The 115th U.S. Congress now led by Republicans were sworn in on Tuesday, January 3rd, 2016. The new U.S. Senators were sworn in by Vice President Joe Biden, along with the House members lead by Speaker of the House Paul Ryan. This is now the beginning of a total Republican takeover of Washington D.C. to now include the Executive Branch, soon to be run by the new 45th President of the United States, Donald Trump, along with a solid majority of Republicans in both the House and Senate.
You would think that now it’s clear sailing for the Republicans as far as legislation powers go. In a sense, they do have the upper hand with a 52-48 advantage in the Senate and a 241-194 advantage in the House. The fact is that the U.S. Senate only needs 60 votes to approve bills, and you would think that the new Congress will have an easy time repealing Obamacare. Actually that is the furthest from the truth. In order to fully repeal the ‘Affordable Care Act’ known as Obamacare, the Republicans will have to acquire bipartisan support to get their major tasks fulfilled such as replacing Obamacare, or reforming of the immigration system. Even passing spending bills or raising the federal borrowing limit will require help from the Democrats to get things moving forward.
Nevertheless, the Republican agenda for January and February is to accomplish more in under 90 days then the Congress even attempted to handle the entire year of 2016. Their efforts will be bogged down at first, with the Democrats promising a fight with Senate confirmations, especially during the upcoming Senate confirmation hearings of ExxonMobil CEO Rex Tillerson, picked by President-Elect Donald Trump as his Secretary of State, and Senator Jeff Sessions as his Attorney General. With Tillerson’s ties with Russia, both the Republicans and Democrats will vet Tillerson in his confirmation hearings, which may not turn out well. How will Tillerson handle Russia after receiving that countries ‘Order of Friendship’ award’ in 2013, now that he is supposed to represent the values of the United States in the political arena, not as a CEO of an oil business?
Why did Tillerson receive the reward? As reported in the Washington Post in an article by David Filipov on December 13, 2016,
“Tillerson won the award after signing deals with the state-owned Russian oil company Rosneft, whose chief, Igor Sechin, is seen as Putin’s loyal lieutenant. The partnership had begun a drilling program in the Arctic’s Kara Sea, where Exxon made a find, and had agreed to explore shale oil areas of West Siberia and the deep waters of the Black Sea. But then U.S. sanctions against Russia over the annexation of Crimea kicked in, and the partnership was put on hold.”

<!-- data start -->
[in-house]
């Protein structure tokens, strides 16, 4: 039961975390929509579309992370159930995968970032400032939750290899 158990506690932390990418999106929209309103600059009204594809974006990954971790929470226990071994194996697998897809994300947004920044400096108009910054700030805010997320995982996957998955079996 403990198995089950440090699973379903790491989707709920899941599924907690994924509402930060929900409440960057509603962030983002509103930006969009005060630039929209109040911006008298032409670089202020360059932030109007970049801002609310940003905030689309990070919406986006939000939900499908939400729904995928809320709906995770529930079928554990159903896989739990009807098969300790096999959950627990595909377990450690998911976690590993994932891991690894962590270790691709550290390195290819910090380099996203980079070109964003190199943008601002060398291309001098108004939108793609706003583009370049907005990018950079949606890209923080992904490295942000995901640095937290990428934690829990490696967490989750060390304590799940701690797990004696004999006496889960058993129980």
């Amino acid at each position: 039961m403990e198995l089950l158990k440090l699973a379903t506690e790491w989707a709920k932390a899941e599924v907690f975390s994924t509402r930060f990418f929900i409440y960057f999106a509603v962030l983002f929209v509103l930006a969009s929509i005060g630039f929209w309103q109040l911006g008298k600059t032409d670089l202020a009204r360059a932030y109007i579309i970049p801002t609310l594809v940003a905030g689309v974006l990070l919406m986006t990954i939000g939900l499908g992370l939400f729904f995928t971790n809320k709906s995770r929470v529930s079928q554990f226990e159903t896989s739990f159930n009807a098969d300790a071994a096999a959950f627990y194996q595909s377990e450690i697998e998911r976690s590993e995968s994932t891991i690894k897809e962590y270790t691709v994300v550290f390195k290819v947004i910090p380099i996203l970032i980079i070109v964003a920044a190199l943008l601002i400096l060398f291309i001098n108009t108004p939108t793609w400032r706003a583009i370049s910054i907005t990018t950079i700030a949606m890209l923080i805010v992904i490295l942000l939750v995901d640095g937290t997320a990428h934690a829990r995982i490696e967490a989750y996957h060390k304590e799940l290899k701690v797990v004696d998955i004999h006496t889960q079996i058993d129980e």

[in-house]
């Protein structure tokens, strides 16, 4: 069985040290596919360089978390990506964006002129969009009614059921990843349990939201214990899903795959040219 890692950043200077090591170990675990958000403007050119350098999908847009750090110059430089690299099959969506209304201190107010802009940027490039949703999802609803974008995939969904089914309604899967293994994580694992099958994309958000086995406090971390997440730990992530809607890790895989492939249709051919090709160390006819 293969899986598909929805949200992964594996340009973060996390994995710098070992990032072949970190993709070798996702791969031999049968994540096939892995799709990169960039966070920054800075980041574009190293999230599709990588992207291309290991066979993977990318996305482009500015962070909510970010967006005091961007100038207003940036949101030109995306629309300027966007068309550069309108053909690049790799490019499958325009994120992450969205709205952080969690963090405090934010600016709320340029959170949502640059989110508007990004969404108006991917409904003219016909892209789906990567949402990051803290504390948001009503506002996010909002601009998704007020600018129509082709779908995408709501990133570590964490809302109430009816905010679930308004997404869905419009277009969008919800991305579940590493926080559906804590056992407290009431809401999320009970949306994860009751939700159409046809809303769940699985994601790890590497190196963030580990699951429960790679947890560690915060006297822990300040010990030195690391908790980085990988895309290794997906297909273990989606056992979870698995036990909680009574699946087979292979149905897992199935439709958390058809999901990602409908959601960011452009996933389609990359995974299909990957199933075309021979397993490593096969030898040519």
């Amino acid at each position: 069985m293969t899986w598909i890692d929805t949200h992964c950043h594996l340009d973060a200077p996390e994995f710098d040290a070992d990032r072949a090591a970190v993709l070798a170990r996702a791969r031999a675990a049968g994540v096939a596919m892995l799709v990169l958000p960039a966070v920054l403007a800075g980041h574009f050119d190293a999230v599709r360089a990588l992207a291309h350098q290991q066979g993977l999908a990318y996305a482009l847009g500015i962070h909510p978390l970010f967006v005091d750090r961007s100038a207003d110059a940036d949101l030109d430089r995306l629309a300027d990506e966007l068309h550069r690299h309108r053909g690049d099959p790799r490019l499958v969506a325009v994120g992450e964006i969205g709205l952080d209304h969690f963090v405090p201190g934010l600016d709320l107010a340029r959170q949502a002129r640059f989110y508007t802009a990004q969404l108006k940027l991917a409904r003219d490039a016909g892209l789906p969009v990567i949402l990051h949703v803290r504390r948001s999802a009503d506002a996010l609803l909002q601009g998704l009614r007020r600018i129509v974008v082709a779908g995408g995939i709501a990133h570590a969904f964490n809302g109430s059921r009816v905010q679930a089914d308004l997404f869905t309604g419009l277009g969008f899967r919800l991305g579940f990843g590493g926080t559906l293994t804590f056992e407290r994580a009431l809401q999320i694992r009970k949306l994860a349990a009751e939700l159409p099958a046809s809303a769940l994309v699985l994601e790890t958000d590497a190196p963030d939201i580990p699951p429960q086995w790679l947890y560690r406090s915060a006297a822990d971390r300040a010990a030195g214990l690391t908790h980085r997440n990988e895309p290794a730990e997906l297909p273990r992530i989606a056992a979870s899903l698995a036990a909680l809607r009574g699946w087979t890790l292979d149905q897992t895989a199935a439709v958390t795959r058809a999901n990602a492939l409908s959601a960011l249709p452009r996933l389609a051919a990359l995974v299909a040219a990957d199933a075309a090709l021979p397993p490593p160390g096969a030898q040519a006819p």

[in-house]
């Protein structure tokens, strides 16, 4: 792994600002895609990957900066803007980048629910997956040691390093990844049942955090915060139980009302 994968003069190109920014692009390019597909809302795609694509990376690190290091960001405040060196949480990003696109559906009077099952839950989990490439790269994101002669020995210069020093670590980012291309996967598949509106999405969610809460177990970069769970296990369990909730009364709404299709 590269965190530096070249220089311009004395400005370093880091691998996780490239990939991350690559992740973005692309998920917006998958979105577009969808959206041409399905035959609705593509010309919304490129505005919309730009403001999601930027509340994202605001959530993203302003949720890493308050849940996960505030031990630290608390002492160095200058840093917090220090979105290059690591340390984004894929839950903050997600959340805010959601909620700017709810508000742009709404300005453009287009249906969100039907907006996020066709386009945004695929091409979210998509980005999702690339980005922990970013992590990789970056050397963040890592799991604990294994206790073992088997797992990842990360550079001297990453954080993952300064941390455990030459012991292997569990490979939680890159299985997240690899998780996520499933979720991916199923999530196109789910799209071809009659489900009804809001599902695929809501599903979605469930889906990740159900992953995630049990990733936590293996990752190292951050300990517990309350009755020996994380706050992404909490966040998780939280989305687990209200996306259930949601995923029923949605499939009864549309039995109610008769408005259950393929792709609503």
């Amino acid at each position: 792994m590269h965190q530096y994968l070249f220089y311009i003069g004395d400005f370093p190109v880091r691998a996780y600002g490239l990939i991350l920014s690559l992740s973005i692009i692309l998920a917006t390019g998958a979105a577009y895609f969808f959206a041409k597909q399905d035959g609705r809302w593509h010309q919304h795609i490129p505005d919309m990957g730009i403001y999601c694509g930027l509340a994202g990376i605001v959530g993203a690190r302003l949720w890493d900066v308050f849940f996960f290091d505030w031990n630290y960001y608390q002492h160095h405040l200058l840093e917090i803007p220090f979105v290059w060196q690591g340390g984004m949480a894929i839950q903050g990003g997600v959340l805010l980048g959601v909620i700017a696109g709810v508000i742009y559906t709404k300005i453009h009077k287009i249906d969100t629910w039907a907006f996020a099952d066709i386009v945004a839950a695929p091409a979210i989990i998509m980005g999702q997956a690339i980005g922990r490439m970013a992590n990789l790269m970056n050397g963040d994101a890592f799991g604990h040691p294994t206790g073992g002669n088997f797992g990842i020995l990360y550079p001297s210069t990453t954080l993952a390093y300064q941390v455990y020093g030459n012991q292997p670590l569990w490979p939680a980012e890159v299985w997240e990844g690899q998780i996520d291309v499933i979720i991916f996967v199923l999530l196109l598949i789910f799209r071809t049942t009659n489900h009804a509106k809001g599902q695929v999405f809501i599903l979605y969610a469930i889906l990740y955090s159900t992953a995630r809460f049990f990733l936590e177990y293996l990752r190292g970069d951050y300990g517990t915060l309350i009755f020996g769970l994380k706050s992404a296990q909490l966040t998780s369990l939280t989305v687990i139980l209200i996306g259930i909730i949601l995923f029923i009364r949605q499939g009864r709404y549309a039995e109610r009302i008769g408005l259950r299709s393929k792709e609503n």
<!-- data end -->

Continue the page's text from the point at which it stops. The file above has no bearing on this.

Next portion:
If Tillerson is not confirmed, then who may be Donald Trump’s second choice? Maybe Donald Trump may call on Mitt Romney for his second choice as Secretary of State after Trump finally figures out how difficult it will be for him to get what he wants all the time in the Congress.
In Donald Trumps world of today, he gets everything he wants. When he becomes the President of the United States (POTUS) on January 20th, he will not have a total say on everything that he wants. He will highly depend on the U.S. Congress to pass all the bills, led by newly elected Speaker of the House Paul Ryan, who does not agree with everything the new President will want, along with Mitch McConnell, who also believes that Trump is already stepping over the line when it comes about speaking in favor of Russian President Putin. He will also be sidetracked many times, beginning with the onslaught by Democrats with all of the ‘conflicts of interest’ charges that he will face.
The question is not only how will Trump handle the U.S. Congress and issues regarding the national front, but how he and his newly confirmed Secretary of State can handle problems throughout the world, beginning with issues from Syria, North Korea, China and Iran, not to mention ISIS.
There are even more questions. Where will Donald Trump get the money or the support from the new Congress to build the wall on the Mexican border? Does anyone actually believe he will be able to get the money from Mexico? What does he plan to replace ObamaCare with, how does he pay for it? What Executive orders does he plan to reverse on day one? Will he commit U.S. Troups to wars in the Mideast? Will he attack North Korea? Will he become good friends with Russia, On the home front, will he kill Medicare or Medicade? So many questions, and so far, no answers.
On day one, January 20th, President Trump will inherit ALL of the problems of this country. He will have to make decisions every day on national and foreign fronts. I will support him publically on this blog when he does the right thing, and I will flog him with my comments when he does the wrong thing. His first 100 days in office will be the telling tale of his presidency, and I’m wishing him well, but I truly don’t expect him to survive the onslaught of problems he will inherit. He’s chosen many people in his cabinet with no experience and expects them to help him make decisions of great importance to our security and future as a free country.